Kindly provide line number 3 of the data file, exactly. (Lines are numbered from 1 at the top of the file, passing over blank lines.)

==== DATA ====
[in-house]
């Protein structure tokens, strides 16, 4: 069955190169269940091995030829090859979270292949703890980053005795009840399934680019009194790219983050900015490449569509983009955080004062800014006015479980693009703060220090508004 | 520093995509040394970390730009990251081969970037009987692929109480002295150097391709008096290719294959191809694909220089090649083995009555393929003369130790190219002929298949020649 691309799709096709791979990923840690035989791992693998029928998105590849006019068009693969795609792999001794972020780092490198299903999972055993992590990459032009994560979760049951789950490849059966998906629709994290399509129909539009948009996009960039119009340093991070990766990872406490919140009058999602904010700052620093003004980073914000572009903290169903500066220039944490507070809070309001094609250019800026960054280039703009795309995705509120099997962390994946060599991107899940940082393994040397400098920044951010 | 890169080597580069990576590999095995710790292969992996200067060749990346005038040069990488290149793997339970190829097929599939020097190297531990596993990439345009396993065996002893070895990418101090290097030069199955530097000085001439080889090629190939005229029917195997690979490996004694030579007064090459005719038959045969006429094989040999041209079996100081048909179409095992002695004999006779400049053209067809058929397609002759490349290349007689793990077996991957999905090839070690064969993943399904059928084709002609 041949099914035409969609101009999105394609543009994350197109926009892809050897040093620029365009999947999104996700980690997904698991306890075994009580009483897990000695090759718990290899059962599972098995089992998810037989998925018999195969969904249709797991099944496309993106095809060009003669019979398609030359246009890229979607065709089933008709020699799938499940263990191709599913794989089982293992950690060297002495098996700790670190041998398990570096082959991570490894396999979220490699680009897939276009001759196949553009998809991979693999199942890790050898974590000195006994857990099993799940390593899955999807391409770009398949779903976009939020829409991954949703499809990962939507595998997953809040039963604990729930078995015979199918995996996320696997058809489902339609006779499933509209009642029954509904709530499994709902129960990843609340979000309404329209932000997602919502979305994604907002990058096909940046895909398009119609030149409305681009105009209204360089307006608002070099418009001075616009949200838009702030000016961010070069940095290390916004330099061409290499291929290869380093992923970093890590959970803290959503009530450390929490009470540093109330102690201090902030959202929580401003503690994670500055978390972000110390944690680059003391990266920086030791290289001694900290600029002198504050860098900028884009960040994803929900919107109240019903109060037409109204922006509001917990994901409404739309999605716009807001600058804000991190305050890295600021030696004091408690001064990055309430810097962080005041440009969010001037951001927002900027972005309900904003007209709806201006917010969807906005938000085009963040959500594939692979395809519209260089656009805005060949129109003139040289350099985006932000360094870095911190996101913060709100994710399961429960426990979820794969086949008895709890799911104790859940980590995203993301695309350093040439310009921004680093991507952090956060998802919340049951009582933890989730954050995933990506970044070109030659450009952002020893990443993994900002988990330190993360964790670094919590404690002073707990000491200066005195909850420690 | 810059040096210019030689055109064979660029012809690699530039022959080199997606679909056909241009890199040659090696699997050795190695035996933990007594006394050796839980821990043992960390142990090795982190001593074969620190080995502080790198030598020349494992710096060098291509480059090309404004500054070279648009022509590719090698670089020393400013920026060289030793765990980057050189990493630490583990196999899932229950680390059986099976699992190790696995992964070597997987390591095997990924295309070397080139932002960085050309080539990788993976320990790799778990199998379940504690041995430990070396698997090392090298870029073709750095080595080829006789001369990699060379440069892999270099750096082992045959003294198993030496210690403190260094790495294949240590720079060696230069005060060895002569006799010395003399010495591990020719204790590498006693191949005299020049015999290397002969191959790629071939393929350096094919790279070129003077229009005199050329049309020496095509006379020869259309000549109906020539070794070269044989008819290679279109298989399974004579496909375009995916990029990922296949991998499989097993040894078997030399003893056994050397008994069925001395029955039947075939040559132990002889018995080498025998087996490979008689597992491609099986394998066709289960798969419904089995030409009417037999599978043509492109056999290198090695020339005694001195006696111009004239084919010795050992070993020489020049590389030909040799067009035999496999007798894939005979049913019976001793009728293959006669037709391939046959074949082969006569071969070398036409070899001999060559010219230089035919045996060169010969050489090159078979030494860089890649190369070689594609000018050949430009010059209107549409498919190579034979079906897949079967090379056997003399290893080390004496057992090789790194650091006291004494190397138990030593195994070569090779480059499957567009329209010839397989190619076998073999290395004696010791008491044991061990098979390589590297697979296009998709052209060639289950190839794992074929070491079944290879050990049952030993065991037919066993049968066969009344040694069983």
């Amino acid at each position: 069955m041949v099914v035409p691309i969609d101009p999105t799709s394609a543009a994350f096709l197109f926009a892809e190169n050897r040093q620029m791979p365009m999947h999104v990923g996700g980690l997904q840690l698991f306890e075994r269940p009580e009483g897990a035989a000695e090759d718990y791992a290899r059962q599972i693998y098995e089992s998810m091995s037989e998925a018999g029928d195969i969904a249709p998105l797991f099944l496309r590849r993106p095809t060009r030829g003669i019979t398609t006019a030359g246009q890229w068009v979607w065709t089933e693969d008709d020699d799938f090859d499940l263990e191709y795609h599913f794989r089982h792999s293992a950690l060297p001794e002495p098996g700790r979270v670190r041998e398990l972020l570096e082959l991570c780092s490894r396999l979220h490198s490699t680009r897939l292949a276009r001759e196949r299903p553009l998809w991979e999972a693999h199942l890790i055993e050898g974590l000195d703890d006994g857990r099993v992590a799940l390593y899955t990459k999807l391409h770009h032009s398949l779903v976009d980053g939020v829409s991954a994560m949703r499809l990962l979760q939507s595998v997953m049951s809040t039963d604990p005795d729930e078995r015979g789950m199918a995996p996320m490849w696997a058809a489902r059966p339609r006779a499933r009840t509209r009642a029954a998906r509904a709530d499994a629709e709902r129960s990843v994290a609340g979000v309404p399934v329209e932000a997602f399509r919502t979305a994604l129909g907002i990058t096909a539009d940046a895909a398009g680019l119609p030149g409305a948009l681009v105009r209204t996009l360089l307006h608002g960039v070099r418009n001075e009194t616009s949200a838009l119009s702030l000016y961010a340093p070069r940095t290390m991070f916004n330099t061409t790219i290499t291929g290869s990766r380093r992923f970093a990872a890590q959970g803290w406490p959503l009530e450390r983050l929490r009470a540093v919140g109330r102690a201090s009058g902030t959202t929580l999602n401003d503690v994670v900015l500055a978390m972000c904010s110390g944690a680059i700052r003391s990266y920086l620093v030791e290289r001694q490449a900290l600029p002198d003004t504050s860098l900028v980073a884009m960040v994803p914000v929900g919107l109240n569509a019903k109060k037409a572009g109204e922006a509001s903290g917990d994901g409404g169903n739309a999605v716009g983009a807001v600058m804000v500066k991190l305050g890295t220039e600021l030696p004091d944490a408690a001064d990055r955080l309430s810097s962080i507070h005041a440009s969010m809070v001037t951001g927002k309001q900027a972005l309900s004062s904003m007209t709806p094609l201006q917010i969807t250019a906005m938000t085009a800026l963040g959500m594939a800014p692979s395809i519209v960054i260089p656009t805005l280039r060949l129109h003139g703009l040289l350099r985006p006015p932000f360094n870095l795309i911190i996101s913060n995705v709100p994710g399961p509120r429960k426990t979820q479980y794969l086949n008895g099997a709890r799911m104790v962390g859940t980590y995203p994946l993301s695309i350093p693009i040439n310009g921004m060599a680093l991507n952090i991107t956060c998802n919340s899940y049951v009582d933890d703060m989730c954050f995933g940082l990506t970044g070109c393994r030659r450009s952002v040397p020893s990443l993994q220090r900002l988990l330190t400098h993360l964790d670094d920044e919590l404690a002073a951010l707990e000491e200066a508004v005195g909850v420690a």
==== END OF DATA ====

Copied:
């Amino acid at each position: 069955m041949v099914v035409p691309i969609d101009p999105t799709s394609a543009a994350f096709l197109f926009a892809e190169n050897r040093q620029m791979p365009m999947h999104v990923g996700g980690l997904q840690l698991f306890e075994r269940p009580e009483g897990a035989a000695e090759d718990y791992a290899r059962q599972i693998y098995e089992s998810m091995s037989e998925a018999g029928d195969i969904a249709p998105l797991f099944l496309r590849r993106p095809t060009r030829g003669i019979t398609t006019a030359g246009q890229w068009v979607w065709t089933e693969d008709d020699d799938f090859d499940l263990e191709y795609h599913f794989r089982h792999s293992a950690l060297p001794e002495p098996g700790r979270v670190r041998e398990l972020l570096e082959l991570c780092s490894r396999l979220h490198s490699t680009r897939l292949a276009r001759e196949r299903p553009l998809w991979e999972a693999h199942l890790i055993e050898g974590l000195d703890d006994g857990r099993v992590a799940l390593y899955t990459k999807l391409h770009h032009s398949l779903v976009d980053g939020v829409s991954a994560m949703r499809l990962l979760q939507s595998v997953m049951s809040t039963d604990p005795d729930e078995r015979g789950m199918a995996p996320m490849w696997a058809a489902r059966p339609r006779a499933r009840t509209r009642a029954a998906r509904a709530d499994a629709e709902r129960s990843v994290a609340g979000v309404p399934v329209e932000a997602f399509r919502t979305a994604l129909g907002i990058t096909a539009d940046a895909a398009g680019l119609p030149g409305a948009l681009v105009r209204t996009l360089l307006h608002g960039v070099r418009n001075e009194t616009s949200a838009l119009s702030l000016y961010a340093p070069r940095t290390m991070f916004n330099t061409t790219i290499t291929g290869s990766r380093r992923f970093a990872a890590q959970g803290w406490p959503l009530e450390r983050l929490r009470a540093v919140g109330r102690a201090s009058g902030t959202t929580l999602n401003d503690v994670v900015l500055a978390m972000c904010s110390g944690a680059i700052r003391s990266y920086l620093v030791e290289r001694q490449a900290l600029p002198d003004t504050s860098l900028v980073a884009m960040v994803p914000v929900g919107l109240n569509a019903k109060k037409a572009g109204e922006a509001s903290g917990d994901g409404g169903n739309a999605v716009g983009a807001v600058m804000v500066k991190l305050g890295t220039e600021l030696p004091d944490a408690a001064d990055r955080l309430s810097s962080i507070h005041a440009s969010m809070v001037t951001g927002k309001q900027a972005l309900s004062s904003m007209t709806p094609l201006q917010i969807t250019a906005m938000t085009a800026l963040g959500m594939a800014p692979s395809i519209v960054i260089p656009t805005l280039r060949l129109h003139g703009l040289l350099r985006p006015p932000f360094n870095l795309i911190i996101s913060n995705v709100p994710g399961p509120r429960k426990t979820q479980y794969l086949n008895g099997a709890r799911m104790v962390g859940t980590y995203p994946l993301s695309i350093p693009i040439n310009g921004m060599a680093l991507n952090i991107t956060c998802n919340s899940y049951v009582d933890d703060m989730c954050f995933g940082l990506t970044g070109c393994r030659r450009s952002v040397p020893s990443l993994q220090r900002l988990l330190t400098h993360l964790d670094d920044e919590l404690a002073a951010l707990e000491e200066a508004v005195g909850v420690a």